Articles and Speeches by N. C. Newbold, 1945-1946

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Morrison's prediction has proved the wisdom and the soundness of his leadership. The school bonds and the road bonds did put our people to work. They did stimulate road building, school house building in rural areas, and construction amounting to other millions in cities and small towns. It was a time for development and remarkable expansion on sound bases. Many additional millions (by counties and cities) were invested in school buildings and equipment, including busses for transportation of children. While it is going a bit ahead of the story, the officer in charge of bus transportation in North Carolina, advises there are, in 1945, 4980 bases being driven over modern highways, transporting 342,000 school children daily, nearly 50,000 of whom are Negroes.

Fourth - The Negro schools gained tremendously in the decade of the 1920's. This was a vital part of the upsurge of interest and activity all over the state in education, agriculture, business, indistry,and other lines of work and service in North Carolina. What has been known and respected throughout the South as the Julius Rosenwald Fund for aid to school buildings for Negroes was active in the state throughout the ten-year period. A total of 813 school buildings were erected in the state with aid from the Rosenwald Fund. Most of these schools were small, though some were consolidated schools. They included about 2500 class rooms, besides in many cases, rooms and equipment for teaching sewing, cooking, agriculture, and the like. Also auditorium, offices for principals, library rooms, rooms for simple health clinics. Space in these buildings accomodated 2538 teachers and 114,210 children. The money to build them came from the following sources:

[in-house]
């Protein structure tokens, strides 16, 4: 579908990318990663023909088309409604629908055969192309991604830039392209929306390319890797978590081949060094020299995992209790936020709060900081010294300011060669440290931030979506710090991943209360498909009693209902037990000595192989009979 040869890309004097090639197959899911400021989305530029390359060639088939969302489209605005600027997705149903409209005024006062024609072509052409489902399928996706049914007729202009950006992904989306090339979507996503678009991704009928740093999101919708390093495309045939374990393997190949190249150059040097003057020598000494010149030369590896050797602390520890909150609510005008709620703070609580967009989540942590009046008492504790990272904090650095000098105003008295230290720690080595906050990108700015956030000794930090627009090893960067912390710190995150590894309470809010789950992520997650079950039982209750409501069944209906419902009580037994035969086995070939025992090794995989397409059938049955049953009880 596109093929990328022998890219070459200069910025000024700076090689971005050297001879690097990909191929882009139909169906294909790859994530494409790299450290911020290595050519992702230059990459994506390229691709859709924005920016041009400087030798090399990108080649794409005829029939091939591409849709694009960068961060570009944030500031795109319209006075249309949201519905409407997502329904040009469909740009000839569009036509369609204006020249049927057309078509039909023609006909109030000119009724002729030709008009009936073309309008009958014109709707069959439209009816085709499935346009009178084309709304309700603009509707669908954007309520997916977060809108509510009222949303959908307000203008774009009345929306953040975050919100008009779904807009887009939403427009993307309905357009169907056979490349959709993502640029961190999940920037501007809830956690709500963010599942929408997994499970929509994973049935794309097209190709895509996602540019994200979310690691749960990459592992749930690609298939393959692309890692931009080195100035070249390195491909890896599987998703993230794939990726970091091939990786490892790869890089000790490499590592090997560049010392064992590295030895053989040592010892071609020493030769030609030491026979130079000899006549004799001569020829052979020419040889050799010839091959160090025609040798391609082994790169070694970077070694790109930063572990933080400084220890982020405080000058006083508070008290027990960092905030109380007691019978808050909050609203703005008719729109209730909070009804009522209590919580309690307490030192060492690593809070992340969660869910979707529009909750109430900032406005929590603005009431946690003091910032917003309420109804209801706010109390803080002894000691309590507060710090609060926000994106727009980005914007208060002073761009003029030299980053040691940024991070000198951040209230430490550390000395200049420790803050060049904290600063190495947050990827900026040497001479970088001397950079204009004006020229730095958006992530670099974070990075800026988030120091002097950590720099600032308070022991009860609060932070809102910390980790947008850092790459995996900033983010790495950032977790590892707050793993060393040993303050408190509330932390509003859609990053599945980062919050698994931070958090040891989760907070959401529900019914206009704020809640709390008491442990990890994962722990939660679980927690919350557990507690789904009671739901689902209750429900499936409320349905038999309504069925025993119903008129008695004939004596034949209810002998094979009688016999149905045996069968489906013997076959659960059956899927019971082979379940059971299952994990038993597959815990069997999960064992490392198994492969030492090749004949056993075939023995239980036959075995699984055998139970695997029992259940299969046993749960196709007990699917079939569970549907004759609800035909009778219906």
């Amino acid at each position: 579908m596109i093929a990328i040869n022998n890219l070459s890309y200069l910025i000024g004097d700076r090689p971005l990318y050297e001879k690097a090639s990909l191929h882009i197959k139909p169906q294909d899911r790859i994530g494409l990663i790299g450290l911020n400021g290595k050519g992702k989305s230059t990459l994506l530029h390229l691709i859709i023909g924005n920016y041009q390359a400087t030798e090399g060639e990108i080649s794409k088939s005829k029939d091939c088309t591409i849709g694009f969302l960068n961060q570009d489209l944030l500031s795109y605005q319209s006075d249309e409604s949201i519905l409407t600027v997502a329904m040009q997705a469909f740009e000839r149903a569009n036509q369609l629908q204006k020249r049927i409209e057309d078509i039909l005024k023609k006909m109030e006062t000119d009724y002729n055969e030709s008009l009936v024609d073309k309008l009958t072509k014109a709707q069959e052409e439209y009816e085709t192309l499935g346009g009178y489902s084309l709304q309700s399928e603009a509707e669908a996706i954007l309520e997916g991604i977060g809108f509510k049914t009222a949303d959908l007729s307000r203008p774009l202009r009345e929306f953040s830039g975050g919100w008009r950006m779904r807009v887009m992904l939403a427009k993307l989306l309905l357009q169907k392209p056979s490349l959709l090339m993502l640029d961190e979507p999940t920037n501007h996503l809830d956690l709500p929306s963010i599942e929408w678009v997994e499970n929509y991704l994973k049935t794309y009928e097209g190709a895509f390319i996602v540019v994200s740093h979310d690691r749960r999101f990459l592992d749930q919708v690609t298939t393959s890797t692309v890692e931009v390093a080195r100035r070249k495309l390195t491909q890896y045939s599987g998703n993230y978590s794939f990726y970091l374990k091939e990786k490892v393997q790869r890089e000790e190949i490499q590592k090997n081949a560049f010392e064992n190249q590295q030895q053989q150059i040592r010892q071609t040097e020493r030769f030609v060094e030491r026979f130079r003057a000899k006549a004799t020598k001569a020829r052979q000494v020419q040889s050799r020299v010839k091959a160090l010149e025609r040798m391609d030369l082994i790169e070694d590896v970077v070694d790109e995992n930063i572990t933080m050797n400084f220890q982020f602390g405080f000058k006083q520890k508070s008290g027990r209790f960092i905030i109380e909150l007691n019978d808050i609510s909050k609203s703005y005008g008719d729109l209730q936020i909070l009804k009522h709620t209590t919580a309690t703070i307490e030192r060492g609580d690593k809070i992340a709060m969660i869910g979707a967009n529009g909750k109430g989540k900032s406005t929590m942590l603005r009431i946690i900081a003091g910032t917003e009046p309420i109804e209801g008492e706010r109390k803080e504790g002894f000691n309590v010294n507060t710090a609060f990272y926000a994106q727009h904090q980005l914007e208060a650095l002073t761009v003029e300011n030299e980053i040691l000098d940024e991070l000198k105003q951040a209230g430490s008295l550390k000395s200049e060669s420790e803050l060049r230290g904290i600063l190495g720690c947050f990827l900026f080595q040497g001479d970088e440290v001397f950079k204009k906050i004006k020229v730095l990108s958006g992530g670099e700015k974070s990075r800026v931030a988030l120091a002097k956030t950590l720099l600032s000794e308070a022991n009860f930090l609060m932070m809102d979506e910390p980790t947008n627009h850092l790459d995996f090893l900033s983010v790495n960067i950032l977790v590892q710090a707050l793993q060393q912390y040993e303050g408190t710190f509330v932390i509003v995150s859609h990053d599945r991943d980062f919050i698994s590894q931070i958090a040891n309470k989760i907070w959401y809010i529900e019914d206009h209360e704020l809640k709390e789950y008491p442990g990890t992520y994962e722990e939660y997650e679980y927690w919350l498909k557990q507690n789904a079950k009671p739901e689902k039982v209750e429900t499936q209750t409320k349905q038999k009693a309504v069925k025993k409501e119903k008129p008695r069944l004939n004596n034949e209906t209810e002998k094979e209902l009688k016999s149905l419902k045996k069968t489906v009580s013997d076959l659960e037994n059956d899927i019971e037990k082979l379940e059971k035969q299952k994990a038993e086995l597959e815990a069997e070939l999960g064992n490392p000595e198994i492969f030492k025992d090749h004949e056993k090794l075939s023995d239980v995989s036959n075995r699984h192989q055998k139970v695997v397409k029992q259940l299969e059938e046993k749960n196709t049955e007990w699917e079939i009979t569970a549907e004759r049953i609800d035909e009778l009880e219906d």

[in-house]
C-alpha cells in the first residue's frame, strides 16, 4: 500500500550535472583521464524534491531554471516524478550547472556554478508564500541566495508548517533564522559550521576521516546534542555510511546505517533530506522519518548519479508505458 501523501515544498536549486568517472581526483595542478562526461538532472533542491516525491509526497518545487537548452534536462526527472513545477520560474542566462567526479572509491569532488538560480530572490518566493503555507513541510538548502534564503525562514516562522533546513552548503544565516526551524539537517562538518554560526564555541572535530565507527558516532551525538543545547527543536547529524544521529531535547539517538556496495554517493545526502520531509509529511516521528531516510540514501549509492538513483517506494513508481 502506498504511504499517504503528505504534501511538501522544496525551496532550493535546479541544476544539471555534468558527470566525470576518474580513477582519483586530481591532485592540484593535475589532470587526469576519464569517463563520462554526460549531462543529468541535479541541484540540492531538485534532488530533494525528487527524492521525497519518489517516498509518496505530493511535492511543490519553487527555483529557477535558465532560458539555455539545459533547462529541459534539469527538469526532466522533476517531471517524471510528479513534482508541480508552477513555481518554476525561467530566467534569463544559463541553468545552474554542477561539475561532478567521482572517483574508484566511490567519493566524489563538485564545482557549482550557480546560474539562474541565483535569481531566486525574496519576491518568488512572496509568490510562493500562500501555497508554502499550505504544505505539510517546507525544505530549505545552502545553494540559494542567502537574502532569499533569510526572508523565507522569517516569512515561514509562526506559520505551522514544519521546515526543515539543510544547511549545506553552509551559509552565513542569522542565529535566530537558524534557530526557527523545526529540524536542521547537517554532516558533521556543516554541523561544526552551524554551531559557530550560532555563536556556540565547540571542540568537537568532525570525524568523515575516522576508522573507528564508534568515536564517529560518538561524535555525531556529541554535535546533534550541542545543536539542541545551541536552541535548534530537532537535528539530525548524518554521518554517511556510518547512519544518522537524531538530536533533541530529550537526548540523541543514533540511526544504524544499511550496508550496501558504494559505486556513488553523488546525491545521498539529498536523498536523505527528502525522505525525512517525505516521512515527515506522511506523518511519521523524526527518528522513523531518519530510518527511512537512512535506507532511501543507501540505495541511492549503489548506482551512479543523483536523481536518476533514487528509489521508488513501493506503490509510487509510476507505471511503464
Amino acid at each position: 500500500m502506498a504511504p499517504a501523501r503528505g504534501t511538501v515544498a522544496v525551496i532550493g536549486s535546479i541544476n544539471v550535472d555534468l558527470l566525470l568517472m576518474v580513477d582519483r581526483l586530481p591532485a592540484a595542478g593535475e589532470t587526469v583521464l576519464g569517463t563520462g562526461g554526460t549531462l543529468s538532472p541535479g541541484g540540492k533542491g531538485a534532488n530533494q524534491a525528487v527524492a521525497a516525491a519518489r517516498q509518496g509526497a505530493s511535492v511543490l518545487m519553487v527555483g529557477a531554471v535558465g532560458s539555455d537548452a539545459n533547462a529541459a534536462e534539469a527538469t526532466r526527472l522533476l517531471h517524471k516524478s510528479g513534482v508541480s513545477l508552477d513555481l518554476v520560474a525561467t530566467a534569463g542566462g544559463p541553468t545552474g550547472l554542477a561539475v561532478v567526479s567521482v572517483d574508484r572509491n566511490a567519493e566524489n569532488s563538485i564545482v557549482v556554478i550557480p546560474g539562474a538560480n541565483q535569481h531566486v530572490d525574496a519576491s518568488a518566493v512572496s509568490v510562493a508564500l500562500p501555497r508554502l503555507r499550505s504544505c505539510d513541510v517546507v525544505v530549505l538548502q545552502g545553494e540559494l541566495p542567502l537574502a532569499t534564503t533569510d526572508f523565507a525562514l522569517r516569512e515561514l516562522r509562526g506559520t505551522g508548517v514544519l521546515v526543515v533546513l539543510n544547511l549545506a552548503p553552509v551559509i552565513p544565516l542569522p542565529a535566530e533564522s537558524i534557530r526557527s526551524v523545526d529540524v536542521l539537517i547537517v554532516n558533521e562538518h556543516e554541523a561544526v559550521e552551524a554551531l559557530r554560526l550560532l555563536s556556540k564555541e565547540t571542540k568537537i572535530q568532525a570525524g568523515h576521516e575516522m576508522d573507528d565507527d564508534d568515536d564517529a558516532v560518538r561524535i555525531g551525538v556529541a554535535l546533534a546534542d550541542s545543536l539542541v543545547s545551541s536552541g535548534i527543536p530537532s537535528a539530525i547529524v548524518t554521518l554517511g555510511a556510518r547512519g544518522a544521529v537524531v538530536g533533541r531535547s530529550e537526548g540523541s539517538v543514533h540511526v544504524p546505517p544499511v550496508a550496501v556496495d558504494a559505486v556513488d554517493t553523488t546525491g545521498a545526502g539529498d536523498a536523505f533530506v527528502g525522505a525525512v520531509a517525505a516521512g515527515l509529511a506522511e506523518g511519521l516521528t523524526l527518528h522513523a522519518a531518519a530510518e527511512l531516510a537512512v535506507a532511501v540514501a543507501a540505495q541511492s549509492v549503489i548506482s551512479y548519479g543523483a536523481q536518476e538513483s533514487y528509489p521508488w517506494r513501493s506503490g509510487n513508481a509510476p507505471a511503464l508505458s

1. Contributions by Negroes $666,736 2. The Rosenwald Fund 713,426 3. Public taxation 3,707,740 4. Individual white neighbors 75,140 Total $5,167,042

The Rosenwald school building program included homes for teachers and shops in addition to school buildings. That Fund also aided in the purchase of 69 busses for transportation for 33 schools in 23 countries. The total cost was $100,954.72 of which the Rosenwald Fund contributed $35,334.75. Likewise, the Fund as aided Negro schools

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-7to secure good books for their libraries - both elementary and high school. 1,086 libraries in schools have received aid. The total cost of the books as been $41,367. Of this sum the Julius Rosenwald Fund has contributed $13,789.